Authorization

Fresh criticism for Apprenticeship Levy with calls for summit to improve it

The heavily criticised Apprenticeship Levy has come under fresh fire a year after its introduction with manufacturers demanding a government summit to fix they system they say needs “fundamental” reform.
Research by EEF, the trade body, says 95pc of manufacturers want the levy rejigged, and revealed that more than half of them think the system was not ready when it was launched.
Intended to raise close to ?3bn a year to fund training, the scheme draws in all companies with an annual wage bill of ?3m or more. Under the system, they must pay 0.5pc of the wage bill into a fund which they can then draw on to pay for training.
However, it has been dogged by criticism. Companies have claimed that many new training course accreditations are not ready, meaning they cannot spend the money they put into the levy, and the system is inflexible.
Some companies say it does not cover the full cost of complex training, such as in manufacturing, and there have been claims that it is encouraging the creation of low quality apprenticeships which do not deserve the name.?Other businesses – especially smaller ones – say it is too complicated to make it worth the bureaucracy it entails.
Fresh criticism for Apprenticeship Levy with calls for summit to improve it

A survey of the manufacturing industry revealed the level of frustration at the new scheme

Credit:
Getty 
EEF’s research of its members revealed that while 52pc want to keep the levy and applaud its general aim, they want it improved, with more than one in 10 companies saying they had put off employing an apprentice.
Official Department for Education data revealed a 24pc year-on-year drop in the number of people starting apprentices, with 206,100 people beginning the training courses in the six months to January.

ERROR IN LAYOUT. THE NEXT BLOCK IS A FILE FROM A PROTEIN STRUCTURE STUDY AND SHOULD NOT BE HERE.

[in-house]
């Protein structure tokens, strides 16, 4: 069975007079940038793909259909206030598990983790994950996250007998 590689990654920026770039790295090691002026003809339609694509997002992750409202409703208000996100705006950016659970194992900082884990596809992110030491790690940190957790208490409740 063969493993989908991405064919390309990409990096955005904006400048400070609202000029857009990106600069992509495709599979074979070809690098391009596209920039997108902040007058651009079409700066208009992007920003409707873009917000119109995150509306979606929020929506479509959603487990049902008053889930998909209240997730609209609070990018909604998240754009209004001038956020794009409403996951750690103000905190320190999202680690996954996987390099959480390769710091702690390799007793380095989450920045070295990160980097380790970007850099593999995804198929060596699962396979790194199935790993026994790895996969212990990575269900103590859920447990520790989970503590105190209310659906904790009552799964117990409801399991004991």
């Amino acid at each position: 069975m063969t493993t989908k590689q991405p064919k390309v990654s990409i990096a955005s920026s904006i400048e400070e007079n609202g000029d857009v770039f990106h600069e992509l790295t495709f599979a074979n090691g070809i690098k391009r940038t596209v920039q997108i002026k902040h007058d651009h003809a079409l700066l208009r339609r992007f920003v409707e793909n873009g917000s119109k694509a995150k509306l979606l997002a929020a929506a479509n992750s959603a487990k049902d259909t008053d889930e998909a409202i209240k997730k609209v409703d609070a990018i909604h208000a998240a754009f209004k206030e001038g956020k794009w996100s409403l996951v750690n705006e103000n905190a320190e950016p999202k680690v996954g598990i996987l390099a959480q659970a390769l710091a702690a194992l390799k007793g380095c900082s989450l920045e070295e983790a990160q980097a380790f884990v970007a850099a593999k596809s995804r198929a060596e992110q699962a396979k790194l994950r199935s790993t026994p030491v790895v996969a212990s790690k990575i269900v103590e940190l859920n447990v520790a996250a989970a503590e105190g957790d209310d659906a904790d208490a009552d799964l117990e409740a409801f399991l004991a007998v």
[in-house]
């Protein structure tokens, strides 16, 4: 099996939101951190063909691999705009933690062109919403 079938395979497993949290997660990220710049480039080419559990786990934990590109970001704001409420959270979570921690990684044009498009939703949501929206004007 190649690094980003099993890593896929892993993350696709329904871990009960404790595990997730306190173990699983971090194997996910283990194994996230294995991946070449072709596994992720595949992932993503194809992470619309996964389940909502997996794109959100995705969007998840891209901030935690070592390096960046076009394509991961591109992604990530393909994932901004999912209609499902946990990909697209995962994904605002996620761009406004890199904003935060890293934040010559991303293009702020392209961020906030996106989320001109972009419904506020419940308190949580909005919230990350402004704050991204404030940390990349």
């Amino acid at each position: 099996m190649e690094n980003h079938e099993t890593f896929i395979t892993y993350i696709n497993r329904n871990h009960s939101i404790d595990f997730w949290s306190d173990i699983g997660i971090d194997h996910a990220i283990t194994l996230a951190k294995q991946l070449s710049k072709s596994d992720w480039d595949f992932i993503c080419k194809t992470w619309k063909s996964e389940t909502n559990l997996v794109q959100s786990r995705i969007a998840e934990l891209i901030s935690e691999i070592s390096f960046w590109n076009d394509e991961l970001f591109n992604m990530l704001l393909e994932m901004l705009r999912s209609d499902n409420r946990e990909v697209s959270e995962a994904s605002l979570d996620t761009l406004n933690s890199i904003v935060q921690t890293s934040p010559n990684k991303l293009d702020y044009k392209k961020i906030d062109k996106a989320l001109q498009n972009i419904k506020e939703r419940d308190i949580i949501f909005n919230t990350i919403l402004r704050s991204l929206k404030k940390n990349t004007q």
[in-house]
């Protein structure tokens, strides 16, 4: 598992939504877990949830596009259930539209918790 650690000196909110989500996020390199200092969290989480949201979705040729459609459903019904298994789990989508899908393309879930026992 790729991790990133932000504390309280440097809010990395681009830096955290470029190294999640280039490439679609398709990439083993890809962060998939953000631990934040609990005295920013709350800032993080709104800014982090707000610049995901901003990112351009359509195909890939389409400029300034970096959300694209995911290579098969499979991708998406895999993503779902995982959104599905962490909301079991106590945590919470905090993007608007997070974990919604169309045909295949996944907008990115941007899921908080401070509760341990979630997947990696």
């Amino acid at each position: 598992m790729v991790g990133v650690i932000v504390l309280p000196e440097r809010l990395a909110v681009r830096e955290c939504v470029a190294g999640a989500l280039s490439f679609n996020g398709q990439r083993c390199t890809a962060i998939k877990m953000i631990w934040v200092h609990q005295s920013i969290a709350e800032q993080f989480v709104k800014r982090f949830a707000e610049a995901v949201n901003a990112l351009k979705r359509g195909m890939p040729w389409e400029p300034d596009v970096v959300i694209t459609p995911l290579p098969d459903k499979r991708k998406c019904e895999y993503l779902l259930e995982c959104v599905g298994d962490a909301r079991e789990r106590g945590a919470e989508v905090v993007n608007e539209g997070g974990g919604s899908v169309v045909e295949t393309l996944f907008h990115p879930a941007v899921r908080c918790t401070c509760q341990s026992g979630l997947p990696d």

Verity Davidge, head of education and skills at the trade group, said: “Creating high quality apprenticeships are essential if industry is going to access the skills it will need in the future.
“But while the levy had laudable aims, what should have been a win-win situation has turned into a lose-lose.”
Fresh criticism for Apprenticeship Levy with calls for summit to improve it

Improving training is essential to tackling Britain's growing skills shortage in engineering and manufacturing

Credit:
Getty
Official Department for Education data revealed a 24pc year-on-year drop in the number of people starting apprentices, with 206,100 people beginning the training courses in the six months to January, a decline of 63,500.
Verity Davidge, head of education and skills at the trade group, added: “Creating high quality apprenticeships are essential if industry is going to access the skills it will need in the future.
“But while the levy had laudable aims, what should have been a win-win situation has turned into a lose-lose,” she added. “We have to address the alarming drop in starts and look at positive solutions to make the levy work.”
The government has consistently defended the levy, saying it would “Work with employers on how the apprenticeship levy can be spent so that it works effectively and flexibly”.
See also:
Leave a comment
News
  • Latest
  • Read
  • Commented
Calendar Content
«    Май 2018    »
ПнВтСрЧтПтСбВс
 123456
78910111213
14151617181920
21222324252627
28293031